Published in Case studies

Creating Culture Excellence all covers

These case studies describe how these five NSW government schools have created and are sustaining a culture of excellence at their school.



The School Excellence Framework (SEF) describes 14 elements of high quality practice which underpin school excellence in the three domains of learning, teaching and leading. In 2016, five schools (Lansvale Public School, Rooty Hill High School, Sefton High School, Taree West Public School and Woonona High School) were identified as excelling in most of these elements. The practices of these schools are described in case studies of how individual schools create and maintain a culture of excellence. The high quality practices common to these five schools include:

  • data collection and analysis
  • ongoing evaluation of teaching practices
  • peer support and mentoring among staff
  • interschool collaboration
  • educational leadership.


Main findings

All five schools maintain a culture of building educational aspiration and supporting students’ learning through a partnership between teachers, students and parents. Teachers continually monitor students’ academic progress using formative and summative assessment data (including NAPLAN and HSC data). Students are also encouraged to make personal learning plans and have discussions with teachers about where, and what, improvements are needed in their learning.
• These schools also strategically involve parents in students’ learning to ensure that learning does not stop once students leave the school grounds. By sharing responsibility for students’ learning, the schools create learning environments where students feel motivated to learn and have adequate support to reach their full learning potential.
• The case study schools emphasise staff learning and development and promote a culture of self and/or peer evaluations to improve teaching practice. Each school has professional learning systems in place that enable teachers to learn from and with each other about a range of teaching-related topics. Although schools may differ in their approach to professional learning, the goal remains the same across schools – to sustain quality teaching practice.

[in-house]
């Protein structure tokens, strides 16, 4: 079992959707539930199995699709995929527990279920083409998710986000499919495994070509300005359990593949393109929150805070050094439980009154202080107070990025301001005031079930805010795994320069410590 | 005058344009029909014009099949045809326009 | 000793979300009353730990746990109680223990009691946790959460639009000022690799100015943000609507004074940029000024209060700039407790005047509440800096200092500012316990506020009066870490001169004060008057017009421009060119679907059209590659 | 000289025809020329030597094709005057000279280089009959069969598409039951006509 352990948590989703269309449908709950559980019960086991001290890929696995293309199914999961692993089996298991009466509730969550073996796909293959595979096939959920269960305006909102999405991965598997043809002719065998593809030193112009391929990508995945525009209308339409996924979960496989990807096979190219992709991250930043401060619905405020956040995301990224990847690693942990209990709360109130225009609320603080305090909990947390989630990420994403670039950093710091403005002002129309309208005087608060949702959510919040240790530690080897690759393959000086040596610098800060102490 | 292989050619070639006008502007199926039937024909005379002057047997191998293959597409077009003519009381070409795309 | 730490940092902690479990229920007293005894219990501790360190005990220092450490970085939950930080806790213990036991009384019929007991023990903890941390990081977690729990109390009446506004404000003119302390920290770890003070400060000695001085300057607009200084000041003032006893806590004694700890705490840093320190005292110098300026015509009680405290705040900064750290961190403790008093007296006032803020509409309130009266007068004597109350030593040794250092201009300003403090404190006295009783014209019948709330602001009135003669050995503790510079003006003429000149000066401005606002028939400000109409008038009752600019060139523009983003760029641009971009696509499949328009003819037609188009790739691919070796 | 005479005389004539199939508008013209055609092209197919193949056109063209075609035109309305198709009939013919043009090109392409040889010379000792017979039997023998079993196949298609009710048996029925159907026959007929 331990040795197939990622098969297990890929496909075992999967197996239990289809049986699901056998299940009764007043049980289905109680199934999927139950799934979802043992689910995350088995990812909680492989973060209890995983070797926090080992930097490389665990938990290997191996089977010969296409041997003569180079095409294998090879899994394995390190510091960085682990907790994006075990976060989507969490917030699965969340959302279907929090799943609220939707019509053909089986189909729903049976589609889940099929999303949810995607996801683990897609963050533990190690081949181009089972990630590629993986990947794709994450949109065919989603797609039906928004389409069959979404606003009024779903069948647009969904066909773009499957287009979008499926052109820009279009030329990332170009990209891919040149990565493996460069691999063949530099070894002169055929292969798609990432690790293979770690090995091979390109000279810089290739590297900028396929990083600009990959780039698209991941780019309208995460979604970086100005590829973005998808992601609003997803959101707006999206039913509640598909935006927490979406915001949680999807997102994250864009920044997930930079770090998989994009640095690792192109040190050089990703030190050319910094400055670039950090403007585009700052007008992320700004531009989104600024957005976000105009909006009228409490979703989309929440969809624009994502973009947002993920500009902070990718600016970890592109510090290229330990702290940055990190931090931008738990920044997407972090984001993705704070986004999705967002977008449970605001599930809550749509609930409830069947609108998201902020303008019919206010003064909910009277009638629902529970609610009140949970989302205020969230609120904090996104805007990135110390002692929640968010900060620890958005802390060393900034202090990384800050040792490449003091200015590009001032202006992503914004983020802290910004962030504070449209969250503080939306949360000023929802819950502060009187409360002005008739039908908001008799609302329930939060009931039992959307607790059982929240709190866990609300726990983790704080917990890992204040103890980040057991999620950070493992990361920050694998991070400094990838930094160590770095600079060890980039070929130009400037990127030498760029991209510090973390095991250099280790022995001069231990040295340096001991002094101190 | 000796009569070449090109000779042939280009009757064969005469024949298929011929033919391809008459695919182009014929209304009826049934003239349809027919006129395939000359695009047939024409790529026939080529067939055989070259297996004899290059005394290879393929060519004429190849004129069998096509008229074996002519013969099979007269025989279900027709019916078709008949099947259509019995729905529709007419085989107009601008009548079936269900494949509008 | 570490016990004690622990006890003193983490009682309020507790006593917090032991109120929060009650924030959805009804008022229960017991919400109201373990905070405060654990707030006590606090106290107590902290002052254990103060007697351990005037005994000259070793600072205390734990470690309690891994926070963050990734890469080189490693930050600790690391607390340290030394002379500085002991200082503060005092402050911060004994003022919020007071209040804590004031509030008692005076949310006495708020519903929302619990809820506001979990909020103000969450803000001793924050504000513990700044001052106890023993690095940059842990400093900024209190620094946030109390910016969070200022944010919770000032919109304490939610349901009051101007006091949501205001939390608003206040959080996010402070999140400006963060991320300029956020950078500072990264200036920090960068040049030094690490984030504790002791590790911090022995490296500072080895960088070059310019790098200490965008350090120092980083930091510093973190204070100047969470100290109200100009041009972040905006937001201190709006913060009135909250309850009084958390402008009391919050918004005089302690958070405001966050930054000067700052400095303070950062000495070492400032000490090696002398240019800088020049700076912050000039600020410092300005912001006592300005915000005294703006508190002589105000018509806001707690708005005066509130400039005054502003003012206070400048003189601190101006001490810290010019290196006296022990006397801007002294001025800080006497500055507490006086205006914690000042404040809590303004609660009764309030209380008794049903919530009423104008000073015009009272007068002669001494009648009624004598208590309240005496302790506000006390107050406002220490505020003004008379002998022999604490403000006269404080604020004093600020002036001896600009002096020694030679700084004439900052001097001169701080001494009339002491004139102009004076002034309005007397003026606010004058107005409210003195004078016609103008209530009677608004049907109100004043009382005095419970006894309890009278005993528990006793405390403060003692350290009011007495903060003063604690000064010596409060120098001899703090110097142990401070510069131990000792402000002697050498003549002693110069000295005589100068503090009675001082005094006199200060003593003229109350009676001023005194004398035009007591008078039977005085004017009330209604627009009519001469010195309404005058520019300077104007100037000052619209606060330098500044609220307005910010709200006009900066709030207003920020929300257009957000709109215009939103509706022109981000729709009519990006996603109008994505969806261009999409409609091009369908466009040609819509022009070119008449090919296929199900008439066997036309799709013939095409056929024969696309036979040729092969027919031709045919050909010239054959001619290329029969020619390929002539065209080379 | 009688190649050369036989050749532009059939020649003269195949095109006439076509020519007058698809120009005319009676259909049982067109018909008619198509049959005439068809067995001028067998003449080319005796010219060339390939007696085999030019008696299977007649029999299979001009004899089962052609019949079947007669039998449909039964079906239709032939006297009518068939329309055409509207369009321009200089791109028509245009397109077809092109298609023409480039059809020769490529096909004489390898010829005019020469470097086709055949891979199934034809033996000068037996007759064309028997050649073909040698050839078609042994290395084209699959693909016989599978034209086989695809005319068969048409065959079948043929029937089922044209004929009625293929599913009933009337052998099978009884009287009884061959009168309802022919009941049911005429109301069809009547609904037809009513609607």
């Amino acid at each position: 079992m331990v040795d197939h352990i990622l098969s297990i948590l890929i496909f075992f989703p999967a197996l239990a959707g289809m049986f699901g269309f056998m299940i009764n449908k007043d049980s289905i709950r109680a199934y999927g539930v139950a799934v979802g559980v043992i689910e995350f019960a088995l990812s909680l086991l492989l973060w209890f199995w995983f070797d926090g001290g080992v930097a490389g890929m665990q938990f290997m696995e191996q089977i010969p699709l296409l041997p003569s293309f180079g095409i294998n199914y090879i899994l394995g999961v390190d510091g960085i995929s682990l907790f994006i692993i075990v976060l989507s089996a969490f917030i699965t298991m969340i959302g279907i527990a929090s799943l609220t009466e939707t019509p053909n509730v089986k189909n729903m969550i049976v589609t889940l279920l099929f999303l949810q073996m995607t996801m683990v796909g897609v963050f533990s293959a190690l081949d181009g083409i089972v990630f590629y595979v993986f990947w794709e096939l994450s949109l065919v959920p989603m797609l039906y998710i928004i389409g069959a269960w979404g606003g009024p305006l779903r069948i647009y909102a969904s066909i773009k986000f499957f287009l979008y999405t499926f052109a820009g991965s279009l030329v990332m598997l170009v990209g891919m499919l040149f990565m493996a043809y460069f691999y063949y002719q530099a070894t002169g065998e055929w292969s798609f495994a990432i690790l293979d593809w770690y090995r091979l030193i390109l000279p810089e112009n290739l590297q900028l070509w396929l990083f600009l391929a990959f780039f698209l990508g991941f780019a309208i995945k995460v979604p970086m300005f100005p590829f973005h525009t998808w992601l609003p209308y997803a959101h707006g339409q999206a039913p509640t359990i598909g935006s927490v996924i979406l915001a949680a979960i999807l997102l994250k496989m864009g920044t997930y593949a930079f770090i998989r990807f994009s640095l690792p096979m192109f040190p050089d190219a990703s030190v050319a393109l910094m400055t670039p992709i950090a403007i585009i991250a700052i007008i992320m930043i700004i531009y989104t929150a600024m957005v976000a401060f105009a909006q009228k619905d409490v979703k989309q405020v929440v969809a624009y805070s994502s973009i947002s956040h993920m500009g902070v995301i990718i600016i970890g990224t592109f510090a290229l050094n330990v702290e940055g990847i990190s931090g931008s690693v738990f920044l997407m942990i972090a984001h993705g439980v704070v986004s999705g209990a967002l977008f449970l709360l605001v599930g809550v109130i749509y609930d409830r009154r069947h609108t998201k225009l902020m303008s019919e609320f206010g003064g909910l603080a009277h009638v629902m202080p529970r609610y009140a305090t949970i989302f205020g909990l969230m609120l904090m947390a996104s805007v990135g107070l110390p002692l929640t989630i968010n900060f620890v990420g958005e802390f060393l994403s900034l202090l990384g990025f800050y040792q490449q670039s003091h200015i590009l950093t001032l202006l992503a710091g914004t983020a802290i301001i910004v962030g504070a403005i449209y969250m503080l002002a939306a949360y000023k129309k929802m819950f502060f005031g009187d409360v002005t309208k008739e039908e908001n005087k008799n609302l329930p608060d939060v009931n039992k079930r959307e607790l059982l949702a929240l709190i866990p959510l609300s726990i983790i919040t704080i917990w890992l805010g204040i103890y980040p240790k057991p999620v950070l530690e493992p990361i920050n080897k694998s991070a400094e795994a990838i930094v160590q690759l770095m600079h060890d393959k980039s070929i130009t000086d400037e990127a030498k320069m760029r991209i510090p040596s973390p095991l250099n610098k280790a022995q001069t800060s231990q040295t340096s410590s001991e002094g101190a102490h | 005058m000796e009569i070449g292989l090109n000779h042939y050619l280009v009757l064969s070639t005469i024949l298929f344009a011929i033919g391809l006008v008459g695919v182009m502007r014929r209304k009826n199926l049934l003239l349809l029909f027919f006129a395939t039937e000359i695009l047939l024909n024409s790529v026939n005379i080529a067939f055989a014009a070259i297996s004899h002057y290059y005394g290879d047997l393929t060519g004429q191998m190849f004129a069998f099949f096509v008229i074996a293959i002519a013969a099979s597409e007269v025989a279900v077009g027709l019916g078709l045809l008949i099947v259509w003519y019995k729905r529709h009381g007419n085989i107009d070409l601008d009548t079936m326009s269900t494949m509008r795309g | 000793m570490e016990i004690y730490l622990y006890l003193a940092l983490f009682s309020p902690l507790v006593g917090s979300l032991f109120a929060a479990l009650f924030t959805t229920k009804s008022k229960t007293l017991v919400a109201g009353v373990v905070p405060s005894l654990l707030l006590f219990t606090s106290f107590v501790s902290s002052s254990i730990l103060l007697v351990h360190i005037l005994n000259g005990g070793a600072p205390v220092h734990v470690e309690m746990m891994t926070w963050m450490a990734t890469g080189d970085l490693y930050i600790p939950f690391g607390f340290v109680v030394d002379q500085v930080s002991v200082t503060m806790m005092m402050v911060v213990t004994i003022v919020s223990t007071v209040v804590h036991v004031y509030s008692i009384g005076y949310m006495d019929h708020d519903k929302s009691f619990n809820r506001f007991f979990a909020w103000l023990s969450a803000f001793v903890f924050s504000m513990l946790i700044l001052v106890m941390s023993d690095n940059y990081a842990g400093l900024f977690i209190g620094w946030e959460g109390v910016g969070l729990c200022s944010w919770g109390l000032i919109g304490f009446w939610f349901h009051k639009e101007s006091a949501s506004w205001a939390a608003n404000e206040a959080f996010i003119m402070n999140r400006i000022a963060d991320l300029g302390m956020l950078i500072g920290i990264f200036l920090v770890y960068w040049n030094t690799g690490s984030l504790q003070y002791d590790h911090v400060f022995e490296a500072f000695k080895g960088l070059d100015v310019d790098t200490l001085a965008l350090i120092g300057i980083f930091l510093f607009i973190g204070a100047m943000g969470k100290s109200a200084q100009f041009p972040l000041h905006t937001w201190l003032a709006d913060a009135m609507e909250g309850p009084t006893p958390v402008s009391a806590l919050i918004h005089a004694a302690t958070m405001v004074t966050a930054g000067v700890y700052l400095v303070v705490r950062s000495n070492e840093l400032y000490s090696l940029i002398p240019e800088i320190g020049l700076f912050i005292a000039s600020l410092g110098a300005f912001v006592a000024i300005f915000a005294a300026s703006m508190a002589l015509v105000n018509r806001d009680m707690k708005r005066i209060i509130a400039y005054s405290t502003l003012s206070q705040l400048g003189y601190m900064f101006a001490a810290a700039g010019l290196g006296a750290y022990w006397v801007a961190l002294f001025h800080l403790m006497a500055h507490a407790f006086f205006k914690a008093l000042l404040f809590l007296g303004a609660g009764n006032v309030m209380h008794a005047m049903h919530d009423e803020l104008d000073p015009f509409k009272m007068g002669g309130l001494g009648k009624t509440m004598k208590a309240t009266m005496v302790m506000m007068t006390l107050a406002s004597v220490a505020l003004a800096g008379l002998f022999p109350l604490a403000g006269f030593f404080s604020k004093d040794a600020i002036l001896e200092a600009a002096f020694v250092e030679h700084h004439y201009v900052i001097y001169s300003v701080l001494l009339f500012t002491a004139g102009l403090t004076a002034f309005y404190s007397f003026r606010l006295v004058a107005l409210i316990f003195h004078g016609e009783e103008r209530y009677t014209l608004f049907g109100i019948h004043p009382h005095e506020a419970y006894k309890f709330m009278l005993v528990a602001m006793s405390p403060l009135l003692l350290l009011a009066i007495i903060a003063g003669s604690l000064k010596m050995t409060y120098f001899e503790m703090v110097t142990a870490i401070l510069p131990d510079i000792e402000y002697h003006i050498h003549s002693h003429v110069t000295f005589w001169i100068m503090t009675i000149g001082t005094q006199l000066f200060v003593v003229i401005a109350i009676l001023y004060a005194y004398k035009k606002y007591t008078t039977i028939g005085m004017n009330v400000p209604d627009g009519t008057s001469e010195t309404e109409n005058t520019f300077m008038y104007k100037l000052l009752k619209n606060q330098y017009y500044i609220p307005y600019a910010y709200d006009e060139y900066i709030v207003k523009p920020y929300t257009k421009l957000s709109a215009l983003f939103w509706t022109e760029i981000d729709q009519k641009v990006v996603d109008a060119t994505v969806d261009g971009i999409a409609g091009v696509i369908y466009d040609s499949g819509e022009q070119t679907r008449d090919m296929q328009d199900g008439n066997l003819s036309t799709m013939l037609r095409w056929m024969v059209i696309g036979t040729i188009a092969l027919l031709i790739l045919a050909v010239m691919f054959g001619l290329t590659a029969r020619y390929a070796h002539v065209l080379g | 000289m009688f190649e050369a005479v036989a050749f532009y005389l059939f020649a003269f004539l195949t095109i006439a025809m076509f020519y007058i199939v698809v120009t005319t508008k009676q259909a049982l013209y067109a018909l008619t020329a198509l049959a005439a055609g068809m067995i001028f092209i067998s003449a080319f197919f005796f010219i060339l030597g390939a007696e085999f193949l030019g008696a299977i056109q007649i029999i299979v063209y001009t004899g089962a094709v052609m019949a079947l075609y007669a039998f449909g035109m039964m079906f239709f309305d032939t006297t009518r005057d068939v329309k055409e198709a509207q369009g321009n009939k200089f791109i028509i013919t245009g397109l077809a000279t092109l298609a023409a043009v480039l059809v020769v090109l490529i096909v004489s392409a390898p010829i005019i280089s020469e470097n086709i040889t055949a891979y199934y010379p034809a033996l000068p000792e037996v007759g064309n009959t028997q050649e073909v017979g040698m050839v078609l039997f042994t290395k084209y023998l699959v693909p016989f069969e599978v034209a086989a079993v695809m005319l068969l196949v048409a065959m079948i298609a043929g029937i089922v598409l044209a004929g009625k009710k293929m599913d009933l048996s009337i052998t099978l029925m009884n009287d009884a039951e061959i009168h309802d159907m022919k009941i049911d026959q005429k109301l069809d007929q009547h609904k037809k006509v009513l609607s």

• To facilitate learning and development, the case study schools often form learning alliances with other schools to promote collaboration, peer learning and mentoring among teachers.
• The principals of these schools are strong educational leaders who model instructional leadership within and beyond their schools. These principals all share a common desire to build leadership capacity among their staff and often allow staff to play key roles in the making and/or enactment of school decisions.
• It is clear that not all schools that excel do so by focusing on exactly the same things, nor do they all demonstrate the same quality practices in the same way. Hence, there are many similarities between these case studies but also some differences. Before considering or adopting any of the practices discussed in these case studies, schools must first understand how contextual factors (such as ICSEA value or location) might affect outcomes. The School Excellence Framework continues to provide a reliable point of reference for schools to assess their practices each year.


The information on this page is also available as a downloadable one-page summary (PDF, 189kB)

Published in Research report
Wednesday, 15 November 2017

Closing the gap case studies

case studies graphic aboriginal

These case studies illustrate how five NSW primary schools have achieved high learning growth for their Aboriginal and Torres Strait Islander students. This work supports the 'Closing the Gap' strategy, a Council of Australian Governments commitment.

Aldavilla Public School (PDF, 700kB)

Ashmont Public School (PDF, 880kB)

Batemans Bay Public School (PDF, 850kB)

Doonside Public School (PDF, 1.5MB)

Westport Public School (PDF, 850kB)

Published in Research report

Sustaining Success case study (PDF, 800kB)


The Sustaining Success case study (PDF, 800kB) describes how seven schools in the Fairfield Network have sustained and built on their successful educational outcomes by implementing the six effectives practices summarised in the CESE publication Six effective practices in high growth schools. The practices are:

  • high expectations
  • student engagement
  • effective teaching
  • whole-school goals
  • collaboration
  • professional learning.


How do the schools implement these practices?

Cluster 1: Quality teaching & learning

   Systems & processes  Cultures & attitudes  Programs & activities
High expectations High expectations are matched with high support.

Comprehensive student welfare and wellbeing systems.
Case management of individual students, quickly and discretely.
Structured daily routines.
Pleasant physical learning spaces.

Visibly expect success of all students.

Celebrate success and achievement for all students.
Display and promote student achievement, including with the wider community.

School values are clearly articulated and explicitly taught.

Social skills taught and reinforced regularly.
Behaviour management programs consistent across the school.
Additional academic support programs available to anyone who needs them.

Student engagement Develop a strong understanding of students’ cultures and backgrounds.